Staffline – Results and Fundraising

I expected this to be an article summarising all the research I had done so far about Staffline, concluding that this was a great business which ticked all the investment tick-boxes and was well placed to not only weather but take advantage of likely political headwinds.

However upon reading the auditors’ report from the FY 2018 results, I quickly realised that, for me, the share is completely investable unless / until the senior management has been entirely changed, new management bedded in, and a new culture instilled. For those without the time to read the auditors report (or the stomach – it made me so cross it took me several goes to get through it), and to close off my detailed reporting for the moment, I will summarise it here.

Material uncertainty related to going concern

This was expected (and highlighted in an earlier article of mine). They are entirely reliant on the forbearance of their lenders which is in turn dependent on a successful fundraise within a short period. However things are a little worse than I realised:

The forecasted breaches at 30 September 2019, 31 December 2019 and 31 March 2020 will be addressed through a relaxation of the net debt to underlying profits covenant for those periods, but this is conditional on the successful completion of the below planned equity raise at a minimum value of £30m within a stipulated timeframe.

So even after the fund raise, they still need a relaxation of covenants for the following 3 quarters. I don’t see how this squares with management claims that debt/EDBITDA will be around 2x.

…certain amounts of the funds raised will be held in escrow to cover…NMW liabilities

The banks don’t trust the company.

doubt…that suitable disclosures have been made in the financial statements

The auditors don’t trust the accounts.

Our preliminary extended audit procedures identified evidence which raised concerns regarding the completeness of information provided previously by management to us in relation to customer claims and disputes….inspection of emails identified further areas of concern

So, clearly management lied / withheld information and/or had inadequate systems. Later the auditors detail how an independent legal investigation covering the whole group’s emails was necessary to uncover the truth, and as we know, this resulted in a large increase in liabilities. If complaints from workers and other records had been properly recorded it would not have required recourse to emails.

Given the allegation of non-disclosure of information to us…[we checked]… completeness of disclosures made to us by management of other similar matters… This work identified failures by management to fully disclose to us and to account for certain customer claims and other disputes...The investigation, email inspection and audit identified a number of examples of management of the reported results both in the prior and current years.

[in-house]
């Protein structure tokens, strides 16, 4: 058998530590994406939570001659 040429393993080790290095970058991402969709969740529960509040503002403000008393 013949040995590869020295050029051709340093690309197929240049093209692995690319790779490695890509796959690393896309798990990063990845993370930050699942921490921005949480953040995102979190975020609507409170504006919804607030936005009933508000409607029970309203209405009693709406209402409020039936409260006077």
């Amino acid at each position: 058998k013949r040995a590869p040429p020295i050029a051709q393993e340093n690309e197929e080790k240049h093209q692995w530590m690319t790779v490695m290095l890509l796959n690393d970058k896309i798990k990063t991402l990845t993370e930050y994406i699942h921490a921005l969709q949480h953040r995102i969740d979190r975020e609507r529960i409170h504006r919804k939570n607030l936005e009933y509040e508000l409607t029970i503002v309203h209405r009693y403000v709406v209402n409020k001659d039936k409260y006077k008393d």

This mostly speaks for itself. I understand the word “management” that I bolded is auditor-speak for “manipulated”. Other issues have not been proven to be material, but as we know, these things start small and can be evidence of a management limbering up to commit major fraud.

There were several other claims from the original whistleblower where no evidence was found, but given the lack of cooperation and unreliability of management there can be no certainty evidence won’t come to light later.

The final liability to the group will be addressed in the ongoing review process with HMRC… until the liability is agreed with HMRC and paid later in 2019, there is significant uncertainty and a risk that this liability could be materially different.

Makes it clear that this may not be over.

In this kind of situation investors may doubt the accuracy of historical RNS statements. In this regard I would call to attention some of the earlier estimates of NMR liability. The auditors say that they initially recommended going back 6 years, management and their non-independent legal advice said 3 years, and eventually HMRC insisted on 6 years. If at the time of the earlier RNSes they had advice from the auditors to go back 6 years and they did not seek advice from their Nomad before producing an estimate based on 3 years without further disclosure, then I believe this would be in breach of listing rules.

[Edit: Last paragraph removed]

One thought on “Staffline – Results and Fundraising

  1. Yet again, I applaud your research. Well done. I have only been reading your blog for a couple of weeks but already can tell you do better research and analysis than most institutional investors I have met.

    Are you based in London?

    Like

Leave a Reply

Fill in your details below or click an icon to log in:

WordPress.com Logo

You are commenting using your WordPress.com account. Log Out /  Change )

Twitter picture

You are commenting using your Twitter account. Log Out /  Change )

Facebook photo

You are commenting using your Facebook account. Log Out /  Change )

Connecting to %s